The clouds had been gathering during the morning and by lunchtime it was raining.
The prospects for a botanical walk were not good. But luckily, the skies cleared and about 20 people assembled at the Couch Green Recreation Ground at 4.45pm for a walk along the disused railway line towards the Plough at Itchen Abbas.
The walk was led by Jim Thompson and Phil Allen, both trustees of The Watercress Way.
The walk started with an explanation of the project and how the various routes, amounting to 26 miles all linked together.
Management of the line aims to keep the route open for recreational use and not become overgrown, to encourage wildlife, including wild flowers and to open up views where opportunities allow.
Some significant clearances have been carried out recently by the Volunteer Ranger Service of the South Downs National Park as the line in this section forms the northern boundary of the National Park.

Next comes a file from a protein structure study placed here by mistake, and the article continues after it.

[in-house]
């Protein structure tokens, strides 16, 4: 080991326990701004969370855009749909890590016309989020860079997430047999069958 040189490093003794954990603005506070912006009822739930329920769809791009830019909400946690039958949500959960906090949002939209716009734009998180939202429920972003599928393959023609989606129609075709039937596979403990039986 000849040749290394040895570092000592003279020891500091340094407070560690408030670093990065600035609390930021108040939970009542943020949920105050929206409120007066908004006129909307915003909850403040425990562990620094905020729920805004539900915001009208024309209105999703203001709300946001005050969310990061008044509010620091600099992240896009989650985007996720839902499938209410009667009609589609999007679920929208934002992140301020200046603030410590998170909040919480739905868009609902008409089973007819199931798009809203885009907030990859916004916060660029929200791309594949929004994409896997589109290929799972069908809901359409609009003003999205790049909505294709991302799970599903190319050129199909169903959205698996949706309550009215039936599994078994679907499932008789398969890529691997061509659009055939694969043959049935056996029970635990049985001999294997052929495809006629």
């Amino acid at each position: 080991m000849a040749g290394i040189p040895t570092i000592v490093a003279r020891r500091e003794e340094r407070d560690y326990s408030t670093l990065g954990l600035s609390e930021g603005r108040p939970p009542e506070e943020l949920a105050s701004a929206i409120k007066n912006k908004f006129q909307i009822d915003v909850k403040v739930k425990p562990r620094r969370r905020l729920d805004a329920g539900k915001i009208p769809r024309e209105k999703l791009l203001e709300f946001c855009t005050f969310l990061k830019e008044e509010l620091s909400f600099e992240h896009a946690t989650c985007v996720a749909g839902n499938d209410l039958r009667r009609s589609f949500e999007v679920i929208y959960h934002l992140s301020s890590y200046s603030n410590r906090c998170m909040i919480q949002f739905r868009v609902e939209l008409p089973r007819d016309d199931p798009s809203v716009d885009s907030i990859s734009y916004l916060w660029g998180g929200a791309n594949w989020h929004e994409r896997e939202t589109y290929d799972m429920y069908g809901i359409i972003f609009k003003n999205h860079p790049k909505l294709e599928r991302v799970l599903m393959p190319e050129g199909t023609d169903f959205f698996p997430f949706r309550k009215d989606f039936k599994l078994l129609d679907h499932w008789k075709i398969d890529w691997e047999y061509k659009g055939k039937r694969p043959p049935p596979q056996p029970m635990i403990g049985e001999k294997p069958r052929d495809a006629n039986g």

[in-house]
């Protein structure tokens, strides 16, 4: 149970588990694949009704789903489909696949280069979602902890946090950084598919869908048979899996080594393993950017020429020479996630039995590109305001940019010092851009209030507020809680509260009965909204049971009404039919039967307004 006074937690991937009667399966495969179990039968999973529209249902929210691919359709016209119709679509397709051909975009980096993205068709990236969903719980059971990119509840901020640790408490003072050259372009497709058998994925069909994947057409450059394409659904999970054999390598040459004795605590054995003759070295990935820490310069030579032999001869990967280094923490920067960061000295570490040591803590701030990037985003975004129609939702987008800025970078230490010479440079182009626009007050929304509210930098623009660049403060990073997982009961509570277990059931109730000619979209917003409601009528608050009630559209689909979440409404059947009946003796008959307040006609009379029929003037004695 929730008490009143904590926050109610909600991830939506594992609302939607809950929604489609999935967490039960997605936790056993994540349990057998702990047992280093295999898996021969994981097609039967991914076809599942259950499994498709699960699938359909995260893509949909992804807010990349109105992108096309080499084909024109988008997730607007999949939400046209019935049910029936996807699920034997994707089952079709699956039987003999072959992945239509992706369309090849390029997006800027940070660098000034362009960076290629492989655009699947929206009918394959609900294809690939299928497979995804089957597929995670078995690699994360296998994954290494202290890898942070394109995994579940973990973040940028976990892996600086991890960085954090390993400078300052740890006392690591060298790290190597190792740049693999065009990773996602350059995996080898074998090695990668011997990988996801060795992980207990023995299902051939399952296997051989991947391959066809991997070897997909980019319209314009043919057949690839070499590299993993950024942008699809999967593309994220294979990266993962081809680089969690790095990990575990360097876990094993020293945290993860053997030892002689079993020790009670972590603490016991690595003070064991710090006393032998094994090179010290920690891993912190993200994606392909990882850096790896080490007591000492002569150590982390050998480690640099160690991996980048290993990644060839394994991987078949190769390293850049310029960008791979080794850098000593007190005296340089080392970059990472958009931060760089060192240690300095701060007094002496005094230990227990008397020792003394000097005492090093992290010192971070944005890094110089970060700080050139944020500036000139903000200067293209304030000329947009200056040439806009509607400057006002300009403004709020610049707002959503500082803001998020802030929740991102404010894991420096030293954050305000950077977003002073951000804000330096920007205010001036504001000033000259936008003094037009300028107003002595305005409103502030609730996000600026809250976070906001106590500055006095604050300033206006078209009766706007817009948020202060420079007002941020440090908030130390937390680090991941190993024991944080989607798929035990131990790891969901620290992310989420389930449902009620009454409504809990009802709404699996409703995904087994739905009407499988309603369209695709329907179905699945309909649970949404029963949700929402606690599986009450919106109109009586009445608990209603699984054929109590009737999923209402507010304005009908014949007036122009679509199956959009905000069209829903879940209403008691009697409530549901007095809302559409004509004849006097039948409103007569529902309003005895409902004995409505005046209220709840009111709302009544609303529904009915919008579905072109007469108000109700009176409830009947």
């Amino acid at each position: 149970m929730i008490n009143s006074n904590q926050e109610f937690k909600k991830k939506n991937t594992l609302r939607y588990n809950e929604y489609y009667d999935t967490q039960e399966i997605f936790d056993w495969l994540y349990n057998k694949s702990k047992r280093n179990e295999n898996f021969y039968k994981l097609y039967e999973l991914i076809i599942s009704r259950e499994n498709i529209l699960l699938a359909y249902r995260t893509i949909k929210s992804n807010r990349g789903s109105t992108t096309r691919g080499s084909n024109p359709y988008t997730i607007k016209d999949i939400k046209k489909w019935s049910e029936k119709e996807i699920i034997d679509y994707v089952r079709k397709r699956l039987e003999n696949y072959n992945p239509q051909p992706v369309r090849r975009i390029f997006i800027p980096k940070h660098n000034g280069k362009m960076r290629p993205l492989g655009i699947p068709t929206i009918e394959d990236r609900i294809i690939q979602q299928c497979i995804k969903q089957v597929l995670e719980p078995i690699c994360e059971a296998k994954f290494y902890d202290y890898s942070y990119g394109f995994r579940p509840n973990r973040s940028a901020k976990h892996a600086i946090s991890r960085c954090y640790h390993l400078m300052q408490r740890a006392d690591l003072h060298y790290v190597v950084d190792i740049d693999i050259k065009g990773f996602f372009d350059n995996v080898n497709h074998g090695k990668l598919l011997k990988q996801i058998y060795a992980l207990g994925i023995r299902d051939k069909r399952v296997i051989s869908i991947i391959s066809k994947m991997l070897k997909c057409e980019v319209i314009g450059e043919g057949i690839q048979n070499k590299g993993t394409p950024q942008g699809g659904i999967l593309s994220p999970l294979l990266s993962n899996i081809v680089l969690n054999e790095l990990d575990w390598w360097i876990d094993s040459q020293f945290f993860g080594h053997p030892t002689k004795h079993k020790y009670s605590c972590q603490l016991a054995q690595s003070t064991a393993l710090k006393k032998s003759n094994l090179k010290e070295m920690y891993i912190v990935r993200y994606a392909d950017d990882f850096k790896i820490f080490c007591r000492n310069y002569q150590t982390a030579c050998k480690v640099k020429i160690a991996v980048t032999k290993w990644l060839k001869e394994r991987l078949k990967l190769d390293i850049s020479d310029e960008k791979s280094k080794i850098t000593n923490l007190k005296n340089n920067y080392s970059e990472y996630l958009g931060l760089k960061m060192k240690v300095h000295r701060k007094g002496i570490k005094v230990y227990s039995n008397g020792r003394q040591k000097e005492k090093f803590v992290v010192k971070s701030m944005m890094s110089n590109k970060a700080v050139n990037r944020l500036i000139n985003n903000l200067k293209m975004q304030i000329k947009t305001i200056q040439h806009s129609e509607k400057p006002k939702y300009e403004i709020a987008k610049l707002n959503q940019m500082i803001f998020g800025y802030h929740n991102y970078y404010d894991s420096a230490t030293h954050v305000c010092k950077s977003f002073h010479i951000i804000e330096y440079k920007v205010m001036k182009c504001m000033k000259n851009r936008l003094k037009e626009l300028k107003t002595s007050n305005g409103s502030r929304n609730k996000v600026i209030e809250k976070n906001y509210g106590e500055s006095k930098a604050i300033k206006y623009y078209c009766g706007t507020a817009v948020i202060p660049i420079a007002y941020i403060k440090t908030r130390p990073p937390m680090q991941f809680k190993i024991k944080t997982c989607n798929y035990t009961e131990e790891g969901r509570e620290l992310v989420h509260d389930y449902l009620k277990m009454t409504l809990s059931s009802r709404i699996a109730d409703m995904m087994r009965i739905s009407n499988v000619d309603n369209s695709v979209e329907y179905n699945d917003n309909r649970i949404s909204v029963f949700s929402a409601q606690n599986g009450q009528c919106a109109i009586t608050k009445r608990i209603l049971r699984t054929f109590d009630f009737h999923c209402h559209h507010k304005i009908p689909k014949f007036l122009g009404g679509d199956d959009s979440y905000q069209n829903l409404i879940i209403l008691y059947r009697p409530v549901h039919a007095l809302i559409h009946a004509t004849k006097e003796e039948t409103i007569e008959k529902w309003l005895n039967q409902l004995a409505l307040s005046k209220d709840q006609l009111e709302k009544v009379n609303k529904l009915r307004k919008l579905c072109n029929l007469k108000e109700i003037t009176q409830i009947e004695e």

The group made its way along the track towards Itchen Abbas starting with a discussion of the differences between the native bluebell and the Spanish bluebell with its numerous hybrids and now to be found commonly on the line.
En route we passed colonies of wild garlic and wild chives and a good range of trees and shrubs coming into leaf.
We saw two types of fern, male fern and particularly the harts tongue fern which seems completely at home living between the cracks in the mortar of the bridges.
Fungi were limited to the many King Alfred’s Cakes, a black, rather woody cylindrical fungus which particularly colonises the dead and dying wood of ash trees.
Towards the end, we came across a large walnut tree which lead to a discussion of how it got there and whether a nut had been thrown out of a train window many years ago.
Our final point of discussion was to point out some of the few surviving artefacts of railway heritage and the occasional telegraph pole.
The final stop was the Plough at Itchen Abbas one of the local pubs which sponsors the project where we met other trustees of The Watercress Way and had well deserved refreshment.
Jim Thompson, Trustee of The Watercress Way